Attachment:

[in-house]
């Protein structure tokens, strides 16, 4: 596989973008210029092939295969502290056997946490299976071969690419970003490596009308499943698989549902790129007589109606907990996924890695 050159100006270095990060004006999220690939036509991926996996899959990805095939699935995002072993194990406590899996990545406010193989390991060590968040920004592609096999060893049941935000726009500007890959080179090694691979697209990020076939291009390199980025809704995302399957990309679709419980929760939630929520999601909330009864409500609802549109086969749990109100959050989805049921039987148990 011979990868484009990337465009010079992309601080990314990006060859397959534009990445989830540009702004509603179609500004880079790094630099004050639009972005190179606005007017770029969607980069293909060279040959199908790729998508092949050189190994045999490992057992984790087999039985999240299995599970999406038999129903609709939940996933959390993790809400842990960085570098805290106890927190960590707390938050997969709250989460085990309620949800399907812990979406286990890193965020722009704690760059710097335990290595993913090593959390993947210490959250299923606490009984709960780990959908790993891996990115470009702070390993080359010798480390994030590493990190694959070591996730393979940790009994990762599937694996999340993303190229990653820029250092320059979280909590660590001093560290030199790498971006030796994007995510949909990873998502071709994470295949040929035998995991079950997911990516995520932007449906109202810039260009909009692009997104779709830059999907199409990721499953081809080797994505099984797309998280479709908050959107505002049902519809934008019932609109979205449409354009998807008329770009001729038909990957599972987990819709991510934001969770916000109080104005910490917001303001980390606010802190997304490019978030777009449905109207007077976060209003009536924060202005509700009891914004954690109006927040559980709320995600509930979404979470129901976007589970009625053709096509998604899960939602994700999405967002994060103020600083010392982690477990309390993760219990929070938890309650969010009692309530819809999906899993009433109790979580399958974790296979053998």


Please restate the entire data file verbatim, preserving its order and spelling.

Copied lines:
[in-house]
């Protein structure tokens, strides 16, 4: 596989973008210029092939295969502290056997946490299976071969690419970003490596009308499943698989549902790129007589109606907990996924890695 050159100006270095990060004006999220690939036509991926996996899959990805095939699935995002072993194990406590899996990545406010193989390991060590968040920004592609096999060893049941935000726009500007890959080179090694691979697209990020076939291009390199980025809704995302399957990309679709419980929760939630929520999601909330009864409500609802549109086969749990109100959050989805049921039987148990 011979990868484009990337465009010079992309601080990314990006060859397959534009990445989830540009702004509603179609500004880079790094630099004050639009972005190179606005007017770029969607980069293909060279040959199908790729998508092949050189190994045999490992057992984790087999039985999240299995599970999406038999129903609709939940996933959390993790809400842990960085570098805290106890927190960590707390938050997969709250989460085990309620949800399907812990979406286990890193965020722009704690760059710097335990290595993913090593959390993947210490959250299923606490009984709960780990959908790993891996990115470009702070390993080359010798480390994030590493990190694959070591996730393979940790009994990762599937694996999340993303190229990653820029250092320059979280909590660590001093560290030199790498971006030796994007995510949909990873998502071709994470295949040929035998995991079950997911990516995520932007449906109202810039260009909009692009997104779709830059999907199409990721499953081809080797994505099984797309998280479709908050959107505002049902519809934008019932609109979205449409354009998807008329770009001729038909990957599972987990819709991510934001969770916000109080104005910490917001303001980390606010802190997304490019978030777009449905109207007077976060209003009536924060202005509700009891914004954690109006927040559980709320995600509930979404979470129901976007589970009625053709096509998604899960939602994700999405967002994060103020600083010392982690477990309390993760219990929070938890309650969010009692309530819809999906899993009433109790979580399958974790296979053998």